Greg Ip of the Economist writes in today’s Washington Post that the Republican presidential candidates have rejected earlier Republican orthodoxy and have embraced some crazy economic ideas (Mises and Hayek, for example). The piece opens with how much John McCain 12 years ago appreciated Alan Greenspan:
When John McCain was running for the Republican presidential nomination nearly 12 years ago, he declared that Alan Greenspan was so critical to the economy that, if the then-Federal Reserve chairman died, he’d put sunglasses on the body, prop him up and hope no one noticed.
Yes, the Republican Party used to think more of the chair of the Fed than it does now. That seems pretty reasonable. A lot of sensible people think Greenspan helped create the housing bubble and the crisis by his interest policies of the early 2000s. Ip continues:
It’s safe to say that GOP opinions of the Fed have slipped a bit since. Texas Gov. Rick Perry, a newly declared candidate for president, said it would be “treasonous” for Greenspan’s successor, Ben Bernanke, to “print more money between now and the election” in an effort to boost the economy. Other candidates have been equally damning if slightly less extreme in their statements. Rep. Michele Bachmann of Minnesota has accused the Fed of “debasing the currency,” while Rep. Ron Paul of Texas has written a bestseller called “End the Fed.” The party’s economic standard-bearer in the House, Paul Ryan of Wisconsin, repeatedly charges the Fed with “bailing out” what he considers President Obama’s reckless fiscal policy and wants the institution stripped of its mandate to promote employment.
I am not a Republican and don’t think Bachmann or Paul have any chance at the nomination. I think treasonous is an ugly word. But the Fed is out of control. Literally. It is not responsible for its actions in any direct way. When it bailed out the creditors of Bear Stearns it overstepped its bounds. It has decided to pay interest rates on reserves which looks to me like a backdoor bailout of the financial sector. It has purchased a great deal of bad paper from banks and financial institutions which is certainly a bailout. It is non-transparent. I don’t know what they paid for those assets–it is not easy to find out. I also agree with Ryan (as do many but not all economists) that giving the Fed a mandate beyond inflation control is a recipe for disaster.
If Republicans dislike monetary stimulus, they loathe its fiscal cousin even more, routinely labeling Obama’s stimulus as ineffective, or worse, counterproductive. They want balanced budgets, the sooner the better. Bachmann, for instance, has advocated an immediate 40 percent cut to federal spending by barring any increase in the debt ceiling. This, too, is at odds with the party’s earlier views. The administration of George W. Bush sold its 2001 and 2003 tax cuts as Keynesian-style economic stimulus. Lawrence Lindsey, a top Bush adviser, even likened opponents of the tax cuts to President Herbert Hoover, whose obsession with balancing the budget in 1932 worsened the Great Depression.
Well, yes, George Bush justified his tax cuts in Keynesian terms, particularly the 2008 cuts that Ip forgot to mention. The 2008 cuts accomplished nothing. They were simply rebates, something Keynesians think are effective. The 2001 and 2003 cuts were at least cuts in rates that could have incentive effects that would be characterized as “supply-side.”
Certainly, some of this rhetoric is just political opportunism. The Fed and the stimulus package are handy proxies for Republicans’ real target, which is Obama in the 2012 election. But something more fundamental is going on: The economic ideology of the Republican Party has changed in recent years in an important and little-appreciated direction. Liberals and conservatives in the United States have long differed on how much the government should meddle in individual markets, whether for energy or health care. But they have largely agreed that the government should have at least some role in smoothing out the ups and downs of the business cycle — what economists call “macroeconomic stabilization,” that is, containing inflation in good times and boosting employment in bad.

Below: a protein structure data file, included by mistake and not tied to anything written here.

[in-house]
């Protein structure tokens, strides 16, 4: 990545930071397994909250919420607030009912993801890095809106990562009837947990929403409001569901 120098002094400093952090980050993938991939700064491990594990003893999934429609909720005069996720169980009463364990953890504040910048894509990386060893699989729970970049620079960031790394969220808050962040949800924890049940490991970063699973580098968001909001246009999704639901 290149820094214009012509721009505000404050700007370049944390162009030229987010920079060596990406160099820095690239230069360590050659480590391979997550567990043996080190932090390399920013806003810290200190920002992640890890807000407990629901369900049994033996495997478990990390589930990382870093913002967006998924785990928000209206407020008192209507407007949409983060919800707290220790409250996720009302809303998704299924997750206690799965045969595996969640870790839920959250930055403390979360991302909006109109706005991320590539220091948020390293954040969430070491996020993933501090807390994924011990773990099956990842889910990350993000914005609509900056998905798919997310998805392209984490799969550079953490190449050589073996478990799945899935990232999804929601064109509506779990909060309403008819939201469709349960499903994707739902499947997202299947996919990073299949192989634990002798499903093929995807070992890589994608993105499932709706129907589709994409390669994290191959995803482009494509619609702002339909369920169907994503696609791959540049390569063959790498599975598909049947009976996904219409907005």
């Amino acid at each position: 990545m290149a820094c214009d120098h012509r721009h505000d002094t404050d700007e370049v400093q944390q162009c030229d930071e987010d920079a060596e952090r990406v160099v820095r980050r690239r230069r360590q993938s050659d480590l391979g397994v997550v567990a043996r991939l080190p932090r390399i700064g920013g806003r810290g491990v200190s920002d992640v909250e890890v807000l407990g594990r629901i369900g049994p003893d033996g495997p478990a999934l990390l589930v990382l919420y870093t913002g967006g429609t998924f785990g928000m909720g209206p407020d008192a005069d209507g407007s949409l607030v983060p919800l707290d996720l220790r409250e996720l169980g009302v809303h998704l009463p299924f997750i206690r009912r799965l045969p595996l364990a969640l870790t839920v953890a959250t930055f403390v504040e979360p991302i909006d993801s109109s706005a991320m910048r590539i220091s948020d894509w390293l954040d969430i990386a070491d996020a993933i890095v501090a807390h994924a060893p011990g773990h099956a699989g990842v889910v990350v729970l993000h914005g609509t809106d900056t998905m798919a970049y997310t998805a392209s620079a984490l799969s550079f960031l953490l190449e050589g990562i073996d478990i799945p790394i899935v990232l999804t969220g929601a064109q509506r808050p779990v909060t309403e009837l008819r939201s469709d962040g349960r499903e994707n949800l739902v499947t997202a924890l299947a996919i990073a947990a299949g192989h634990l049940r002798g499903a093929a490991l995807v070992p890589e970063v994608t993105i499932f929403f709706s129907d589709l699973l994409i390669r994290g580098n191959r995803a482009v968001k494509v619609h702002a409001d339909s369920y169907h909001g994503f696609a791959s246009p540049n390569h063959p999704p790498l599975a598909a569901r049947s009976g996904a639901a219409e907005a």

But this is the consensus that many Republicans in effect now reject.
Yes, fair enough. But why have the Republican candidates rejected this view? The answer IS political opportunism, but not the kind Ip has in mind. The American people see unemployment over 9%. They see that there has been virtually no net job growth over the last two years. At the same time, the deficit has swollen, the US credit rating has been downgraded and we’re on the verge of a double dip. Certainly it is plausible to entertain the possibility that we don’t have the knowledge to steer the economy.
Ip goes on to give a stylized history of macroeconomic policy which I don’t agree with but you can read it yourself if you’re interested. He ignores the importance of Friedman’s (and Schwartz’s) assault on Keynesianism and blames the Republican candidate’s current views on a love affair with Mises and Hayek.
The real flaw in Ip’s argument is the dog that doesn’t bark. Why aren’t the President and the Senate pushing an activist agenda with the economy still struggling? Why isn’t anyone listening to Krugman and others who want even more government spending with borrowed money? Is it those crazy Tea Party-influenced Republicans who like The Road to Serfdom who are the barrier to old-fashioned mainstream economic policy? Well there are about 85 of those, maybe. That leaves 350 members of Congress and a Democratic Senate to craft some “sensible” stimulus. Why isn’t it happening? The answer is that Democrats aren’t so eager to swell the deficit further or bless additional quantitative easing. They want to keep their jobs. And they are as skeptical of Keynesian magic as the out-of-the mainstream Republican candidates.